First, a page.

He also pointed out that, in the game between the two powers that are China and the United States, Taiwan is increasingly forfeiting its voice and becoming more marginalized by the day. In other words, Taiwan’s fate depends on the processes and outcomes of the strategic games, the power shifts in the Taiwan Strait and the strategic contest of wills between China and the United States. The first strategic choice of the United States is to arm Taiwan so as to make China back away in the face of difficulties, maintain a state of nonreunification and non-Taiwanese independence and prevent war from breaking out; the second is to wage a proxy war, in which Taiwan would serve as cannon fodder; and the third option would be for the United States to exit the playing field. But given the huge risks involved, the likelihood of U.S. intervention diminishes the stronger mainland China becomes; instead, the United States is more likely to ring-fence China through nonmilitary means. Taiwan cannot become independent, as that road leads nowhere. It is close to the Chinese motherland and far too removed from the United States. The risks and costs involved for the United States in defending Taiwan are increasing, so it cannot simply allow Taiwan to declare independence unilaterally; and this means that it will be hard to stop the country’s reunification. This is the logical starting point to the United States’ continued assertion that its One China policy remains unchanged, and that it does not support Taiwanese independence.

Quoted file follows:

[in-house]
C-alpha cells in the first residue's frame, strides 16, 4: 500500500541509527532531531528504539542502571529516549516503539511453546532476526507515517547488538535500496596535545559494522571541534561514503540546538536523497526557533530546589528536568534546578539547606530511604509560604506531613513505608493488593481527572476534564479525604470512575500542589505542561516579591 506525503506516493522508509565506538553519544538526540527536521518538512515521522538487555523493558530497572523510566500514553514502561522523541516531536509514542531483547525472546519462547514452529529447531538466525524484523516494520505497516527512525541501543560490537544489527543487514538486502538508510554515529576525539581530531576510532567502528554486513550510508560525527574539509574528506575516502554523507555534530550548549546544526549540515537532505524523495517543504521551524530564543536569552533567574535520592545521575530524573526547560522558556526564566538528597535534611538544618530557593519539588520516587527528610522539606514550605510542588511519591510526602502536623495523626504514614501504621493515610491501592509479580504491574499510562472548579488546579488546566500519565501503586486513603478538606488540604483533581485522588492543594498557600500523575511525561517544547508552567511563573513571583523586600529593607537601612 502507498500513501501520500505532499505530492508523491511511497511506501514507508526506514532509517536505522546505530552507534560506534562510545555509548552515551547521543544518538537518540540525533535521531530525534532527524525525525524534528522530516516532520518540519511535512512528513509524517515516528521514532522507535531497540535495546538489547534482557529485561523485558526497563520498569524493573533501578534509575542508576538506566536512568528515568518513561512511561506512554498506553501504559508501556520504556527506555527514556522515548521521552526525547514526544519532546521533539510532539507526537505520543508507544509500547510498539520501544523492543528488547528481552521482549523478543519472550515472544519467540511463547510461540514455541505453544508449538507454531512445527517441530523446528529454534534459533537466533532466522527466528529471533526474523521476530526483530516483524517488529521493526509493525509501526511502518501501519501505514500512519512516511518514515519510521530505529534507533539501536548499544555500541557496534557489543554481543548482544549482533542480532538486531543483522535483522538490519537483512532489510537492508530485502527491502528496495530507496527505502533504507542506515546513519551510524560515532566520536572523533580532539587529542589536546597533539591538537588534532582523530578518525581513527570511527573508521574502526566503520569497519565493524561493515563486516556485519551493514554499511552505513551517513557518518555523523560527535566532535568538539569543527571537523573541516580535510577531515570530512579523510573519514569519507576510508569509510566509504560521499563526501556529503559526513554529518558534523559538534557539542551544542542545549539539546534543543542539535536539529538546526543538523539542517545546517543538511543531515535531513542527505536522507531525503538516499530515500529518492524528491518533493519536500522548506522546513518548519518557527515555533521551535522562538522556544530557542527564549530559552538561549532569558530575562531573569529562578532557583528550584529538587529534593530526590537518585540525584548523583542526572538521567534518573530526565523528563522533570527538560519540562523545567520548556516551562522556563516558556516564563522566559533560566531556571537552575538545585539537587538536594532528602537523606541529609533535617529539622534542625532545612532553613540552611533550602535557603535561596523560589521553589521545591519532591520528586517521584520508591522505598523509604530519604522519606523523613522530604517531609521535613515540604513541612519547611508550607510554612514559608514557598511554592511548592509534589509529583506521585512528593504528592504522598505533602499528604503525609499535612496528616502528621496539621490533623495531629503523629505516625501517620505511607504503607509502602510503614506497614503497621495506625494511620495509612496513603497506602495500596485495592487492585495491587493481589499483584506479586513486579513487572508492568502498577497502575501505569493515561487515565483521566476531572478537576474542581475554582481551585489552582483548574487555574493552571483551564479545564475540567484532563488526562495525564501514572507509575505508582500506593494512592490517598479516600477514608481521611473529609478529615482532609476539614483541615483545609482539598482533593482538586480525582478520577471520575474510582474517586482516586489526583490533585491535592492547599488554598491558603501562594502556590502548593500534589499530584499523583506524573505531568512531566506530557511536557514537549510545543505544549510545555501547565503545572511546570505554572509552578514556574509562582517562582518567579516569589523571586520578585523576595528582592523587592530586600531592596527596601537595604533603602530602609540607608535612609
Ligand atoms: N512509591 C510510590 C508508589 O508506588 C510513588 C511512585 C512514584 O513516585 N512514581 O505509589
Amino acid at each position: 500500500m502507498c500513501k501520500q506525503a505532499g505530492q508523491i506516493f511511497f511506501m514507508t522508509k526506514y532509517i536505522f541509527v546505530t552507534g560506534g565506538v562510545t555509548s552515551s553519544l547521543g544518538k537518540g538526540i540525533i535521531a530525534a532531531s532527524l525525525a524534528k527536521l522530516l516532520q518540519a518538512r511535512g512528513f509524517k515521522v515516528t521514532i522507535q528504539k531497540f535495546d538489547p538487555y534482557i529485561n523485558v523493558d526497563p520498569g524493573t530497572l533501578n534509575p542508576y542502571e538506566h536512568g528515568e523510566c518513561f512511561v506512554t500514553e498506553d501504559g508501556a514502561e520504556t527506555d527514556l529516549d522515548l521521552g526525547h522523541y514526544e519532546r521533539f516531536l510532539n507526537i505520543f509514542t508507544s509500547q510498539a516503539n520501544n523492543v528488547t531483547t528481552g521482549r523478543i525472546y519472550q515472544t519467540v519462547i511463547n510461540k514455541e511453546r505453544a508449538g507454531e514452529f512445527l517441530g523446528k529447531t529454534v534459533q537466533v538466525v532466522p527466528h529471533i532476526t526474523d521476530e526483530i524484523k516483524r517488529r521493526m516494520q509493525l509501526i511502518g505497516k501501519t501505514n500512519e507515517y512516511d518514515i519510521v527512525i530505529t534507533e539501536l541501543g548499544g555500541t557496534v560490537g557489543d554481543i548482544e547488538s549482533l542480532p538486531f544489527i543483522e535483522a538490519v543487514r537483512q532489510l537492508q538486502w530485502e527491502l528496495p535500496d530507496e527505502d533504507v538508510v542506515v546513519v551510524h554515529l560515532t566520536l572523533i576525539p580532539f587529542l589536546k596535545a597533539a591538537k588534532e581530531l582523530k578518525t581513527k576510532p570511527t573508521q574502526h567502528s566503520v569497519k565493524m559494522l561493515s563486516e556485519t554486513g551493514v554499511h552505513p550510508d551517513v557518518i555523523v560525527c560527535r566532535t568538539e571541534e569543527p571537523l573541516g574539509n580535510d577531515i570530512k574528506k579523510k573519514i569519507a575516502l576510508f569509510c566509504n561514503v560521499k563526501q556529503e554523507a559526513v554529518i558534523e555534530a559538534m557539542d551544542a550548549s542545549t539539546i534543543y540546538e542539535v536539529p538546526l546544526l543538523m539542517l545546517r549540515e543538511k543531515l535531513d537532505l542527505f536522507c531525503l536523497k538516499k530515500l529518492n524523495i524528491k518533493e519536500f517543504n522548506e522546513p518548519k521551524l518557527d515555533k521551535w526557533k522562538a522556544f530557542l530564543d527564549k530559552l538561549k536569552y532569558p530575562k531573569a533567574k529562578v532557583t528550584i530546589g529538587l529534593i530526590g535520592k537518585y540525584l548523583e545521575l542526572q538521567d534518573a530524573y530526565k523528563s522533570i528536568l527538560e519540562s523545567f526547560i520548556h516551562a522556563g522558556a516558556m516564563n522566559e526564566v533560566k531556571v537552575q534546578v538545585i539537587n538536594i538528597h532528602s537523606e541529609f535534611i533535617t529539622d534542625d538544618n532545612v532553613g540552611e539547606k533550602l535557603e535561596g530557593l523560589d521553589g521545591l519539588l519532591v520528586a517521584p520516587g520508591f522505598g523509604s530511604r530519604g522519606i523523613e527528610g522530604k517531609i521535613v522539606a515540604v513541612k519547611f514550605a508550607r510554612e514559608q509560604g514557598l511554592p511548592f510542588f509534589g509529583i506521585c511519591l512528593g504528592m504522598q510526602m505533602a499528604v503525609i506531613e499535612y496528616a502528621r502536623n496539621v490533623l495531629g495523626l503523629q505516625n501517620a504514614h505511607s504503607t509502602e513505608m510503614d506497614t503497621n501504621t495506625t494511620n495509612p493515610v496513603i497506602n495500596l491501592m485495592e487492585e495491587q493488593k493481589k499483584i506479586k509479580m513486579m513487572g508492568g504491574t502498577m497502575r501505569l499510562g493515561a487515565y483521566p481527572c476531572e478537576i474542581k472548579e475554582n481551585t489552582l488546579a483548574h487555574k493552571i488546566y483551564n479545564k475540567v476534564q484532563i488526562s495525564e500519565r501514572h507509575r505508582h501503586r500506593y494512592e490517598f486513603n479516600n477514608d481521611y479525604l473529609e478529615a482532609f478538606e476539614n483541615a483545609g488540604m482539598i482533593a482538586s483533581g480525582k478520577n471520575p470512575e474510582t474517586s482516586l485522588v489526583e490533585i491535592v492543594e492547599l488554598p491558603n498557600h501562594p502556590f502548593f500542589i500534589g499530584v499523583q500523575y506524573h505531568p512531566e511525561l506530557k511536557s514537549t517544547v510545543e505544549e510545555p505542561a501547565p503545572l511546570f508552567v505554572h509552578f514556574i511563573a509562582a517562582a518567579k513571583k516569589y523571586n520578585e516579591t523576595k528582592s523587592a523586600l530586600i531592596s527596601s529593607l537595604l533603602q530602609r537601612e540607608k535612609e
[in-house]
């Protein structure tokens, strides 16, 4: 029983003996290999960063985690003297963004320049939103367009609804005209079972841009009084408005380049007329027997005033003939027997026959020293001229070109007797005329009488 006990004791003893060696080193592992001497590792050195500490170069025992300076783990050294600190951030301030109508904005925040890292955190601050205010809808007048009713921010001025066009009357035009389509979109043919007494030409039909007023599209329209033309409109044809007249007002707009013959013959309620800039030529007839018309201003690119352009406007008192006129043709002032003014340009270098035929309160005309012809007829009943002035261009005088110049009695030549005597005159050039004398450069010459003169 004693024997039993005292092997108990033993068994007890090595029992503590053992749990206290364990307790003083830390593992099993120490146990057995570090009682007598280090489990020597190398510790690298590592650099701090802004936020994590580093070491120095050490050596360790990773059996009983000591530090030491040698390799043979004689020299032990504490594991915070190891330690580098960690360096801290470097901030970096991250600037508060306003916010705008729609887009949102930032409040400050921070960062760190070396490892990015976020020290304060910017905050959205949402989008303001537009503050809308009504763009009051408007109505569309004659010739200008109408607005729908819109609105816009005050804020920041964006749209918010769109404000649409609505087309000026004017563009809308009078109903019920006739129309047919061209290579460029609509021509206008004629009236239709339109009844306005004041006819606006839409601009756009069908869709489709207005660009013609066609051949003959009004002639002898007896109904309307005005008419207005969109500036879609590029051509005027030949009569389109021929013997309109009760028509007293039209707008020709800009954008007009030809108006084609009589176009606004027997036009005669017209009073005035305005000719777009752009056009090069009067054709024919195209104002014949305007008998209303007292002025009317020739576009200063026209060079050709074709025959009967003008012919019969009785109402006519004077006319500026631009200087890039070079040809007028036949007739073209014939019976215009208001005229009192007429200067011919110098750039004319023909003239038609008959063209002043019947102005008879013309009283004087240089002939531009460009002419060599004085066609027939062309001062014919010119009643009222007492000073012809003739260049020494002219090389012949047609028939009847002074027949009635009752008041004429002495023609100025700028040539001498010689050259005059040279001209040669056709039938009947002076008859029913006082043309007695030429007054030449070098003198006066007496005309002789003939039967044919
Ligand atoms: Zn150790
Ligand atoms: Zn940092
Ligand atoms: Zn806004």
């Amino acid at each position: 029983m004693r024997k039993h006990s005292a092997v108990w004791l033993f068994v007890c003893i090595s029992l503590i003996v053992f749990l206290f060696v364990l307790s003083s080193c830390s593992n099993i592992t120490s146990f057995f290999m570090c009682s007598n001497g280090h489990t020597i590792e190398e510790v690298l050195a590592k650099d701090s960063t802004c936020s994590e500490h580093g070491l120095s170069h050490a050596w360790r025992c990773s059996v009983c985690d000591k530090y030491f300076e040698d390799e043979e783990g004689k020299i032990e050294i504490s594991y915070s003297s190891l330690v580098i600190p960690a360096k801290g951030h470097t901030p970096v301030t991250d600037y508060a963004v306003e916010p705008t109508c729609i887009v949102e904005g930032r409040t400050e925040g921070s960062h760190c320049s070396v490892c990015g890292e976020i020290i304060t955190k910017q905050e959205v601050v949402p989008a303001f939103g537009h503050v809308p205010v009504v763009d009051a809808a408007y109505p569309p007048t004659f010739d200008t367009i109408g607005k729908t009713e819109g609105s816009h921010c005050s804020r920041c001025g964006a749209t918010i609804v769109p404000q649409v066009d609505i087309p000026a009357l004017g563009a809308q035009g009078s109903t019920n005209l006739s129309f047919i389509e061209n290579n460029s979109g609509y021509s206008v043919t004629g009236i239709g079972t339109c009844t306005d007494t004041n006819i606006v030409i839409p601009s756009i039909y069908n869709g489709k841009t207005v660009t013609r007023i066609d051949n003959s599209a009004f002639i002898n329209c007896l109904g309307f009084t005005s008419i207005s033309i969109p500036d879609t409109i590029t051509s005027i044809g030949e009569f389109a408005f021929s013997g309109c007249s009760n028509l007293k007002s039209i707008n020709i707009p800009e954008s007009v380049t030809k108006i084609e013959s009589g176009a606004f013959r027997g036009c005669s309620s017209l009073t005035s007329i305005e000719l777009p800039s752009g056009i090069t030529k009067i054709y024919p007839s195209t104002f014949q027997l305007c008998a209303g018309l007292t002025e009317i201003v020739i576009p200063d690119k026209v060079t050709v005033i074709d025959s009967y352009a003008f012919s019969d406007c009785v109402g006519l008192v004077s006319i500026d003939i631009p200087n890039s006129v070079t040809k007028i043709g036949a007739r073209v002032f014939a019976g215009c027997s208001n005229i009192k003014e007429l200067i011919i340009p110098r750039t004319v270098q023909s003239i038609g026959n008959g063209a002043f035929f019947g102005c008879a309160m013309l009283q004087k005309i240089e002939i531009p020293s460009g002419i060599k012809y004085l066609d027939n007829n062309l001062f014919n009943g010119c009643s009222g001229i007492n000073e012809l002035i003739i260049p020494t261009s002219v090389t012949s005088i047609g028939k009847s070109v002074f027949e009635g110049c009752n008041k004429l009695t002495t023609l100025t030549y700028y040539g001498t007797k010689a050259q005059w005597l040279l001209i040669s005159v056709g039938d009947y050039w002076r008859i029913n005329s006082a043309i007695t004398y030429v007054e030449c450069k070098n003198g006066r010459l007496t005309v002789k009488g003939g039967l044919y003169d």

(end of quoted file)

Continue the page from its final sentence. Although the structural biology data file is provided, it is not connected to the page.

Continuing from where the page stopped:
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About Matthew McKay 41 Articles
A British citizen and raised in Switzerland, Matthew received his honors degree in Chinese Studies from the University of Oxford, UK. Following a 15-year stint in the corporate sector, he went on to earn his MA in Chinese Languages, Literature and Civilization at the University of Geneva, Switzerland, and is an Associate of both the Chartered Institute of Linguists and the Institute for Translation and Interpreting, as well as a Fellow of the Royal Asiatic Society, in the UK. Apart from Switzerland, he has lived in the UK, Taiwan and Germany, and his hobbies include literary translation, language teaching, and sampling cuisine from around the world.